The death of Nelson Mandela should result in political economists thinking about the importance of pivotal people at pivotal times in the affairs of men. We aren't that equiped or insightful when it comes to the role of leadership and the uniqueness of personality. We must as economists and political economists, I would contend, do better in this regard if we hope to develop economics as part of a larger social theory.
Nelso Mandela was not only a universal symbol of freedom for the oppressed, he was also an inspirational leader stressing reconciliation in post-apartheid South Africa. I hope in the celebration of his long and influential life, the discussion also results in an extended discussion of transitional justice and Mandela's amazing courage of conviction on the stance he took, and the example he set in terms of forbearance and forgiveness.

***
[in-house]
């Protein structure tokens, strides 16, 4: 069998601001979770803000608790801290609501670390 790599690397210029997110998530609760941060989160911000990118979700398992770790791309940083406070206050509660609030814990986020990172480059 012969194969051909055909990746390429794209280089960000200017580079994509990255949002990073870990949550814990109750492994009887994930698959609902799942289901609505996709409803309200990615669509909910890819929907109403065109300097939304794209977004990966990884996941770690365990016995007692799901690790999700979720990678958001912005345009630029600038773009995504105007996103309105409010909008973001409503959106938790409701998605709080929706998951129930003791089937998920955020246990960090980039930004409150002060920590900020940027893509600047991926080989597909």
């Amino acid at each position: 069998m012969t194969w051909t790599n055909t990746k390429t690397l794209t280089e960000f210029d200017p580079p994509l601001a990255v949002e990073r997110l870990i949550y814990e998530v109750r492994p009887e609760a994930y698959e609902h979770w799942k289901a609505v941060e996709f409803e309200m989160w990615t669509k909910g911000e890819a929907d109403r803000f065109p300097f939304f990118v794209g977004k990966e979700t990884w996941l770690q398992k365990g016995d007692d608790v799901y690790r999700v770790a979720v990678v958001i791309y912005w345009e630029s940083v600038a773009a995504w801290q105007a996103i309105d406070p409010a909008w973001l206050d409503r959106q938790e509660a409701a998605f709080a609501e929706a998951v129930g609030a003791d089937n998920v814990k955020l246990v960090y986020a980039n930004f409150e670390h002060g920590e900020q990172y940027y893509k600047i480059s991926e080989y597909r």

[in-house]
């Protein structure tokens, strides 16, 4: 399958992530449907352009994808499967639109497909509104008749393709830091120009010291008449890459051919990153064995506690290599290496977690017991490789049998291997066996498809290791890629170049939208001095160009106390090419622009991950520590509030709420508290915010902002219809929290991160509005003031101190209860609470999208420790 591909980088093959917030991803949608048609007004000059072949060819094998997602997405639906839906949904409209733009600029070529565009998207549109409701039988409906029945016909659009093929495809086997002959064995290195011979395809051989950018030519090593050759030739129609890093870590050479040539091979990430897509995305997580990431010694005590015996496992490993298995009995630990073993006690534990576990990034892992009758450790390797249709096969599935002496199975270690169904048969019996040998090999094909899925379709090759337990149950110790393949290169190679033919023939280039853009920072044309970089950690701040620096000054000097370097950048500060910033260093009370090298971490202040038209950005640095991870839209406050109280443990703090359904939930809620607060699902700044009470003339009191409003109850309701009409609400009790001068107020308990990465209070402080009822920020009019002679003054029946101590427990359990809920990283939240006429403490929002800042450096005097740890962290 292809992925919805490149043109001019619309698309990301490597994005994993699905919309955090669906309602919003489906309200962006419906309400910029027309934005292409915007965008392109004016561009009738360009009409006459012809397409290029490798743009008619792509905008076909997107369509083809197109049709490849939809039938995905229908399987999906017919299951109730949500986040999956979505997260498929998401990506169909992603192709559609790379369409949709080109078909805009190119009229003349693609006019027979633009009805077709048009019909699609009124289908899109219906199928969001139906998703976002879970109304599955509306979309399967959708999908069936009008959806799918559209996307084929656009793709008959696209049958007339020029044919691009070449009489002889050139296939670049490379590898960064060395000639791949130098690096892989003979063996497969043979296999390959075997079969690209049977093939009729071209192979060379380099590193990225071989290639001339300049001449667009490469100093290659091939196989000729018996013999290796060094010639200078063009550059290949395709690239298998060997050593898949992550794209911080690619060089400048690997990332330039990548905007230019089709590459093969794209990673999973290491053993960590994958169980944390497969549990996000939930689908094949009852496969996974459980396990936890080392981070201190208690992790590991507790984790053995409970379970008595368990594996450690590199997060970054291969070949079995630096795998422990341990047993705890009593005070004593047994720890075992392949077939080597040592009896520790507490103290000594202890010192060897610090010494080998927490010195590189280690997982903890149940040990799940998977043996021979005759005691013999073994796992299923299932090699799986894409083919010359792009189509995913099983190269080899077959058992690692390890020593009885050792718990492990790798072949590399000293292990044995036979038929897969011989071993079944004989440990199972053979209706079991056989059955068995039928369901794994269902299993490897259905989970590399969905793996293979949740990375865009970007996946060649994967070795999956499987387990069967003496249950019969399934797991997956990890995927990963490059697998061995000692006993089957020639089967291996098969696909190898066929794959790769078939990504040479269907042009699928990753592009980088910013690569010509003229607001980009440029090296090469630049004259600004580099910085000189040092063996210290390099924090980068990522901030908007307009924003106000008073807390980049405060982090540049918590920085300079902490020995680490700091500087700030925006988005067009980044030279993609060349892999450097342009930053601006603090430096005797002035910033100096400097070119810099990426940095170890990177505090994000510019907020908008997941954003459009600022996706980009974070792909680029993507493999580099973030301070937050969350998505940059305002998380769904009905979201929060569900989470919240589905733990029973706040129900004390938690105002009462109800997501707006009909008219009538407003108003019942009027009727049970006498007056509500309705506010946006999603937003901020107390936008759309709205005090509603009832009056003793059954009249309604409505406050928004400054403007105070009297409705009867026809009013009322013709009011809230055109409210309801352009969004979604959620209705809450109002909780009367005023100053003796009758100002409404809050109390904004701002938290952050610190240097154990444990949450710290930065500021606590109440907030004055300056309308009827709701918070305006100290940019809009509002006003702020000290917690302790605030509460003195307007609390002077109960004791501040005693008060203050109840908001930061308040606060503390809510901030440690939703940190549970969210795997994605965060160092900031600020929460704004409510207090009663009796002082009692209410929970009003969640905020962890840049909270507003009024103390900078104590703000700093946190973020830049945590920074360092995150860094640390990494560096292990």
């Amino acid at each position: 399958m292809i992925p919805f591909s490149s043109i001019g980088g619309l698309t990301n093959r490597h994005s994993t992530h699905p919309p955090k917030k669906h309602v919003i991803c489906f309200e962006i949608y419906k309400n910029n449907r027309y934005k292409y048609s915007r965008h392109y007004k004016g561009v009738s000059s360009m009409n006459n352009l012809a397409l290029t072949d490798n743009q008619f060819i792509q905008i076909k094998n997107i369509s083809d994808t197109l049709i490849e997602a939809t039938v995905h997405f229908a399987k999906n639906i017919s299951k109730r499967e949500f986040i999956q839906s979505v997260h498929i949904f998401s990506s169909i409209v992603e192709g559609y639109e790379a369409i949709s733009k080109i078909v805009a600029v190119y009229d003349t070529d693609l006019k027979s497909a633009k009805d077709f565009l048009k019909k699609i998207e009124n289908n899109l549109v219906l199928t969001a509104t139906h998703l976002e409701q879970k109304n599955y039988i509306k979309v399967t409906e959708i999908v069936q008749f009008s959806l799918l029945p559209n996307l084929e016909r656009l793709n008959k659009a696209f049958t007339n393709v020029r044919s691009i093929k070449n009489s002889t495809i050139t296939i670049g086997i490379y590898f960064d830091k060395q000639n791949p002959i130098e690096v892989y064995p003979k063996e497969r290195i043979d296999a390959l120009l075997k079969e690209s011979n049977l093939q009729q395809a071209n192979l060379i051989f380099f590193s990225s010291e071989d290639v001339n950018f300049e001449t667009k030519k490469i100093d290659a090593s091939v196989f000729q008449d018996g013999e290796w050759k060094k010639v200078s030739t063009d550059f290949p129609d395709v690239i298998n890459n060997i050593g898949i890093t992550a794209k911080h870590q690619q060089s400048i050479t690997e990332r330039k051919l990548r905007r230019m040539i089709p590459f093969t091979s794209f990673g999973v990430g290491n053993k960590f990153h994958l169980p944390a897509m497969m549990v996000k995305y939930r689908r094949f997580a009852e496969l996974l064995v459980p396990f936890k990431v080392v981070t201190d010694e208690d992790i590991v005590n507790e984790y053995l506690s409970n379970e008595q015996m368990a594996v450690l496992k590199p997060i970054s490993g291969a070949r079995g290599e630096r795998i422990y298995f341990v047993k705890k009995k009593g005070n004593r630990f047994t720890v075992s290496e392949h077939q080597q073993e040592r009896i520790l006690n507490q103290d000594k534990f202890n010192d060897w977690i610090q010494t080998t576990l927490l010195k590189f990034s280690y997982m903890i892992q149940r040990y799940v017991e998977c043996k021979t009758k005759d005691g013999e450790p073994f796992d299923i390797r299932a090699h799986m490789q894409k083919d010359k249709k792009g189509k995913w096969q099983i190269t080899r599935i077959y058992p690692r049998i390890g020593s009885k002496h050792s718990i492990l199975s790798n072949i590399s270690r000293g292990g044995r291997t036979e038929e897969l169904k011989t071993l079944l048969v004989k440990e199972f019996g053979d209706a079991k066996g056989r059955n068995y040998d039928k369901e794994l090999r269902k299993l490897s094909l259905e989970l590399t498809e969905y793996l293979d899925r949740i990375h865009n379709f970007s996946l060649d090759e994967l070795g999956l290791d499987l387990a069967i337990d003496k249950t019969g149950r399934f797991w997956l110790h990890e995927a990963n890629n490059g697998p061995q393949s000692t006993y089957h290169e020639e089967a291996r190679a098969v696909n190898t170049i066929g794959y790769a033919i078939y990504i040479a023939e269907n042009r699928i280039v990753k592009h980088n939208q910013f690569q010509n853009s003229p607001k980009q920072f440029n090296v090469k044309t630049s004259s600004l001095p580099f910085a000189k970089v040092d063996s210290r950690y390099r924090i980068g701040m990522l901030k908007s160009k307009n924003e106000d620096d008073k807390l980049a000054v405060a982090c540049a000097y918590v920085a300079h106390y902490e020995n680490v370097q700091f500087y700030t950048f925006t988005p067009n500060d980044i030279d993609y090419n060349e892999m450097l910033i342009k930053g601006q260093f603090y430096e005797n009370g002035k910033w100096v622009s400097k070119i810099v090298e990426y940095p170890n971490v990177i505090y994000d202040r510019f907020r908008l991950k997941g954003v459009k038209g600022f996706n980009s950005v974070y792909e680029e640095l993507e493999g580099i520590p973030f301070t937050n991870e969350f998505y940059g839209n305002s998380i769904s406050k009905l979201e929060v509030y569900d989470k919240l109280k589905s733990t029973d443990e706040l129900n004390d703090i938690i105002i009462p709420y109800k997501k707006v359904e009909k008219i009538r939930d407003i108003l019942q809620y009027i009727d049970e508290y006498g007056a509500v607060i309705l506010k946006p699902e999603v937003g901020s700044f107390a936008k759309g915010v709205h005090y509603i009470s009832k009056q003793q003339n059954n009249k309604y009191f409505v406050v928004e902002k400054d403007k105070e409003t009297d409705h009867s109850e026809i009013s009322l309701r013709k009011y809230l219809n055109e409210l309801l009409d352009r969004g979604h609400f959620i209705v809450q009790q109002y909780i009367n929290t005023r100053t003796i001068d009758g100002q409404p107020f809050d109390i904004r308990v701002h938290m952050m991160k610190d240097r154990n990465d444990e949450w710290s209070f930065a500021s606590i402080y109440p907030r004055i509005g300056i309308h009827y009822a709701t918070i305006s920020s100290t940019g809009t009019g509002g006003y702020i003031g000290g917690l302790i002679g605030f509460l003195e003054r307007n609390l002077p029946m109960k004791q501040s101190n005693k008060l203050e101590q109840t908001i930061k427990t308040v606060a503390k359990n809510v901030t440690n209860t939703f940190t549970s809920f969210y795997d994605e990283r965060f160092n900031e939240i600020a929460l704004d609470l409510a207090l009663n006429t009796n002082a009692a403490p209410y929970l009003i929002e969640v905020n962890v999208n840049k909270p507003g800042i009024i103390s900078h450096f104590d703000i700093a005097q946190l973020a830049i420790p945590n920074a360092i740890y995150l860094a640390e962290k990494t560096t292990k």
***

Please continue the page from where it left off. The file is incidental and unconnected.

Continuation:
Chris Coyne and I attempt to grapple with the problems of post-atrocity regime change in our paper "The Political Economy of Forgiveness." As we argue: "A successful transition involves balancing a decisive break with the previous regime with the simultaneous minimization of the costs associated with the administration of justice. Where the benefits of pursuing transitional justice outweigh the associated costs, the administration of justice is a net benefit and contributes to the overall transition to liberalism. However, where the costs outweigh the associated benefits, pursuing justice will have the counterproductive effect of damaging the likelihood of establishing a sustainable liberal order. In short, pursuing transitional justice is not an all or nothing endeavor but rather must be thought of in terms of marginal or additional units. The key question is: Does it make sense to invest additional resources in administering justice against members of the previous regime?"